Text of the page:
Directed by Akarsh Kurana. Ali Fazal, Neil Bhoopalam.
Watched this one at The Comedy Store, Mumbai, where the intimate free seating arrangement and tiny stage was the perfect setting for this two-man show. Ladies and gentlemen, please find yourself a seat, the show will begin in five minutes. Five minutes ladies and gentlemen. Girls dressed for a night out and boys dressed for a basketball game trooped in with their drinks (careful now, with the new law, only 25 year-olds can get tipsy) and plates of yummy pizza and wraps. But before the feature presentation, the audience was treated to some ‘opening acts’. A good practise by the club to promote young talent. Both of the ‘skits’ were funny and intelligently written, the first one about two geeks arguing over superheroes in a comic book store and the second about a salesman using ‘terror’ tactics to sell insurance.
The play then begins. The scene is what would resemble an American-style log cabin complete with a stag’s head mounted on the wall. Mitch (Bhoopalam) and Lino (Fazal) enter the scene looking frazzled and damp from the pouring rain. A flooded engine and downed phone lines mean they’re stuck together for a bit. Something Mitch ain’t too thrilled about.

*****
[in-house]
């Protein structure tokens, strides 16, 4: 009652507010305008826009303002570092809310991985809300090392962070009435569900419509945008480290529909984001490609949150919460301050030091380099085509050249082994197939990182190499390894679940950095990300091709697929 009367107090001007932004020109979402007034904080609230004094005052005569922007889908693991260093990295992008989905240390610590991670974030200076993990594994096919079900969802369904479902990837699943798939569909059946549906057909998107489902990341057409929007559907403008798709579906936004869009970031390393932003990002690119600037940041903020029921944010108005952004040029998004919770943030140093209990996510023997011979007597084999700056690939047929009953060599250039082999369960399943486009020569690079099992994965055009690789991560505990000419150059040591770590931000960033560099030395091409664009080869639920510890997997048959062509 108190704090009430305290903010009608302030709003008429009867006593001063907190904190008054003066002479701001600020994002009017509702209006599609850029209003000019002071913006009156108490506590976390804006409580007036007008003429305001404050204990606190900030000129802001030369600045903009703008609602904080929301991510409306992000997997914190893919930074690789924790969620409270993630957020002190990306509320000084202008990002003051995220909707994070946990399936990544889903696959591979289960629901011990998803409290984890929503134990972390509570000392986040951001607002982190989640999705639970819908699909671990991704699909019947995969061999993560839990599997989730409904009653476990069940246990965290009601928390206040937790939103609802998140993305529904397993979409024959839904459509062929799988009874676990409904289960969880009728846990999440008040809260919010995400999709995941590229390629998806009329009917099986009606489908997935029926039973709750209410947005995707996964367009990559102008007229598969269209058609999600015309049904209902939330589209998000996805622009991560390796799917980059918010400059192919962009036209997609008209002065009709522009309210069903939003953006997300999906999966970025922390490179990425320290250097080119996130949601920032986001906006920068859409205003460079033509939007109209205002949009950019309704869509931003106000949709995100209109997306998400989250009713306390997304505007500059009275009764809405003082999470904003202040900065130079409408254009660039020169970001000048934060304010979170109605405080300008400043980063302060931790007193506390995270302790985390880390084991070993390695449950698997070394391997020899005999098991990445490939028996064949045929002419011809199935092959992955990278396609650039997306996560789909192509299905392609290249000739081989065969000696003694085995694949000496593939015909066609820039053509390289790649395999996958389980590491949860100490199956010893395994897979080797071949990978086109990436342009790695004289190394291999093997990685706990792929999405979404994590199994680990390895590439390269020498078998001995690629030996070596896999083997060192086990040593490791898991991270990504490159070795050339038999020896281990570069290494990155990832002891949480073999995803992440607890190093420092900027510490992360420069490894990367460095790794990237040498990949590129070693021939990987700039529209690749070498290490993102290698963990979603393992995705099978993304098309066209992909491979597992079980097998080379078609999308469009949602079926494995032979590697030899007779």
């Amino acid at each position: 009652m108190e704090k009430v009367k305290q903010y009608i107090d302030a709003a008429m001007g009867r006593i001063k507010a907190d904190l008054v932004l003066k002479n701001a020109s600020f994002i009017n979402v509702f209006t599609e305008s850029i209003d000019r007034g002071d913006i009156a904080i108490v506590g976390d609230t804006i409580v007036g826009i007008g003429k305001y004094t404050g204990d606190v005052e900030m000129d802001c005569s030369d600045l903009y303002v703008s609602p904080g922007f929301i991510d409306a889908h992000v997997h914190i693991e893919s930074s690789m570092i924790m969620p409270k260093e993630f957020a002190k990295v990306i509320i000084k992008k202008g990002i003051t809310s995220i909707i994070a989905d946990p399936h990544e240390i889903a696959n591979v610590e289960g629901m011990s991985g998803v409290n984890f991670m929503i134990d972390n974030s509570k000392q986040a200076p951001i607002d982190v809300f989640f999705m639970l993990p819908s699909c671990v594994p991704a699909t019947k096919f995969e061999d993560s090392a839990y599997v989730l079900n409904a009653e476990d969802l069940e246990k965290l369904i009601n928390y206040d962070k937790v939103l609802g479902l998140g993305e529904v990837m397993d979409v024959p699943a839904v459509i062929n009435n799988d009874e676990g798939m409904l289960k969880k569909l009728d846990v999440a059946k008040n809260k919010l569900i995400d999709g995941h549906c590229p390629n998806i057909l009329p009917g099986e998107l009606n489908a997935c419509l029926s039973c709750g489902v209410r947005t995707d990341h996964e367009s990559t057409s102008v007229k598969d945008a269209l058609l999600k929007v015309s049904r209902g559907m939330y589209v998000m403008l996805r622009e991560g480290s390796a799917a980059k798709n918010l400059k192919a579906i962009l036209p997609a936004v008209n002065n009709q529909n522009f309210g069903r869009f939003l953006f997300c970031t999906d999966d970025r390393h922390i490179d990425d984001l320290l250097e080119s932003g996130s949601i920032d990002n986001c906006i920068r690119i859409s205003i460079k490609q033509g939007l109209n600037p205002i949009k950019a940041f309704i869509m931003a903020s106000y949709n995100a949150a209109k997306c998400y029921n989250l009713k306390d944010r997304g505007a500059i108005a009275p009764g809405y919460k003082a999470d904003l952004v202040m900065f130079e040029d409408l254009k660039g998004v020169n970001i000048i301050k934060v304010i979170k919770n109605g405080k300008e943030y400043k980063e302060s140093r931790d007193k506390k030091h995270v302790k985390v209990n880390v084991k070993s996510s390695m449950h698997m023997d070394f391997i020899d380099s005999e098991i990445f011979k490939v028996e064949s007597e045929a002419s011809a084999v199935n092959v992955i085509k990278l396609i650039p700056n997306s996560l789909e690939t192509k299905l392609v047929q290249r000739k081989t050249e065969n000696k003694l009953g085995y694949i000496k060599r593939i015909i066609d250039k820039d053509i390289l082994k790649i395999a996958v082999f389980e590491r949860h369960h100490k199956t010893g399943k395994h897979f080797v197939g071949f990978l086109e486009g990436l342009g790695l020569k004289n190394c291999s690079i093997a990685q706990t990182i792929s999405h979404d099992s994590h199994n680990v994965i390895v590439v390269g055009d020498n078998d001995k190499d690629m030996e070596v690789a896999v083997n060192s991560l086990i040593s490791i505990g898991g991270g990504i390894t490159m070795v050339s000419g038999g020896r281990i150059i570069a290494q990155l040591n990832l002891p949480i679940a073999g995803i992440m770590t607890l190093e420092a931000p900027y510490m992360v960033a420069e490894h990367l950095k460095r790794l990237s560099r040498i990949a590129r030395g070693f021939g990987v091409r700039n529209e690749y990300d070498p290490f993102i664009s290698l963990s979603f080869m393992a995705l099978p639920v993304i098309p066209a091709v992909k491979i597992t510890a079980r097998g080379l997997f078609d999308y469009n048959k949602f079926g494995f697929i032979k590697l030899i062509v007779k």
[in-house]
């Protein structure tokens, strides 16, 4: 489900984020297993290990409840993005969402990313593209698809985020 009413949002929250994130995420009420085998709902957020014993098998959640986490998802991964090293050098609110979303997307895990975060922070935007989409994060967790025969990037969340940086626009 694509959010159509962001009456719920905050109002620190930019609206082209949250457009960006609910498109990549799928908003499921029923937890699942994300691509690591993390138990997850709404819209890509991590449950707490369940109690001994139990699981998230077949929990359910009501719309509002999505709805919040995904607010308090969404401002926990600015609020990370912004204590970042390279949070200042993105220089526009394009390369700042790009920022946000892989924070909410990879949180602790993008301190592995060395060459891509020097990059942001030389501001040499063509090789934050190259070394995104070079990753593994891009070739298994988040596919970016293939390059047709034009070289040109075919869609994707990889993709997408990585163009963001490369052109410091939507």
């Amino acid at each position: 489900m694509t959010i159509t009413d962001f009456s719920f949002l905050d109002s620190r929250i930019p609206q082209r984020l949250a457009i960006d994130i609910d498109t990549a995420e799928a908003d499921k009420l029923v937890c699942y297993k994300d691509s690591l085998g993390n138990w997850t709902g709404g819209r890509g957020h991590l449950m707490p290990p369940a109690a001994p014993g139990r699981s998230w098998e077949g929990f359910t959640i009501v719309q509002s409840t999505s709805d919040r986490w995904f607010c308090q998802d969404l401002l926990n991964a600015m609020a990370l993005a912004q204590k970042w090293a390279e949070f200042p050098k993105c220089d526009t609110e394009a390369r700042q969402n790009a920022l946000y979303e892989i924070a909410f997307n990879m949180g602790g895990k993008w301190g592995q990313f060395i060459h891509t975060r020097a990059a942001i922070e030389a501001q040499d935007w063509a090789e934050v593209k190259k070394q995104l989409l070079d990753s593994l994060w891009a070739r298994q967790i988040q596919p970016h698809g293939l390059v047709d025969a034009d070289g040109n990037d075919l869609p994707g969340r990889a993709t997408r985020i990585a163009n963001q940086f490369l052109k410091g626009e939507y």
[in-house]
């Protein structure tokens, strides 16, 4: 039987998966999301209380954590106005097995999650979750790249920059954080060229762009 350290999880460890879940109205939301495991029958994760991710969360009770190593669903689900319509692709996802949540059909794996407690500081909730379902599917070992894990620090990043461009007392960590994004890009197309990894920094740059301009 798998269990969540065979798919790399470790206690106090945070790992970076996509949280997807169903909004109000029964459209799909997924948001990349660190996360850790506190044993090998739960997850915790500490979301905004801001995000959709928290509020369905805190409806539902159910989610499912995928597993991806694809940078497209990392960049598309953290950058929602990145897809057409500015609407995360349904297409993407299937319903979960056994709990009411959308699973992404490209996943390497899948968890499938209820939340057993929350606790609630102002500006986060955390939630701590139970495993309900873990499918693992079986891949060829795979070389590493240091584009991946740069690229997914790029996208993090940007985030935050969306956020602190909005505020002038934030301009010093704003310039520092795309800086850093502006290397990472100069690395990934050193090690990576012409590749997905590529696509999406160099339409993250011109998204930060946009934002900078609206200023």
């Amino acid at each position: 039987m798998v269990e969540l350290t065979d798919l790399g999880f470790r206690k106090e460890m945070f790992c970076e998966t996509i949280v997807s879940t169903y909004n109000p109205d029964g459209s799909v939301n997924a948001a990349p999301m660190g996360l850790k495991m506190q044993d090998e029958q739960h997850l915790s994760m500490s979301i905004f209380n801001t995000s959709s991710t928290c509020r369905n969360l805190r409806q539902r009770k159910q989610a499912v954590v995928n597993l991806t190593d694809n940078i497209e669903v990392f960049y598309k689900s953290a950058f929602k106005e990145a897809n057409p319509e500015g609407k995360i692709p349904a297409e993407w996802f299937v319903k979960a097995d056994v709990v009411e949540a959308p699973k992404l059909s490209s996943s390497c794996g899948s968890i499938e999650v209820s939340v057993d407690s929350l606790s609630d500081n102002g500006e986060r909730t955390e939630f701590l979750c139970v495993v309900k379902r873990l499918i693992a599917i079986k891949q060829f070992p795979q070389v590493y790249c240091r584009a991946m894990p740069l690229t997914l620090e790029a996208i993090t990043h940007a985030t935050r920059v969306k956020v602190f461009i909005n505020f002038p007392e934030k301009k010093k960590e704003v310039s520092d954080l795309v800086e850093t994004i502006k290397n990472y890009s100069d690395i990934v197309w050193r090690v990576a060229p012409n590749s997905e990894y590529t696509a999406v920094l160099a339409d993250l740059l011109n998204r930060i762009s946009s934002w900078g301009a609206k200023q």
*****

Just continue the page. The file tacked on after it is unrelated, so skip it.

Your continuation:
At first you wonder whether the two are friends, then you think maybe they’ve just met. But the story unfolds delicately and you soon realise what’s behind this strange relationship. Mitch is your average Joe, coming out of breakup with his girlfriend of five years. His father has never really treated him like a man and Mitch’s self-realisation during the course of the hour leads him to conclude that he wasn’t ‘da man’ even with his girlfriend. But then Lino’s sensitivity coupled with the not-so-orthodox circumstances which lead him to Mitch make him the agony aunt of the situation.
Relationships, online sex and penis and breast sizes are pondered over, discussed or just left out on the table to give you a clearer picture of Mitch’s psyche. Bhoopalam plays the ‘dude’ with a sensitive side nicely. His is the main part though Fazal’s role is clearly the more difficult one. Almost in the background — or rather sent to the corner to stand behind a dresser — he is the humorous foil to Bhoopalam’s serious and sometimes sardonic character. Fazal carries off camp and witty perfectly. If I say any more about the character or plot I’d probably ruin it for you.
A Guy Thing is based on an off-Broadway play called The Dirty Talk by Michael Puzzo.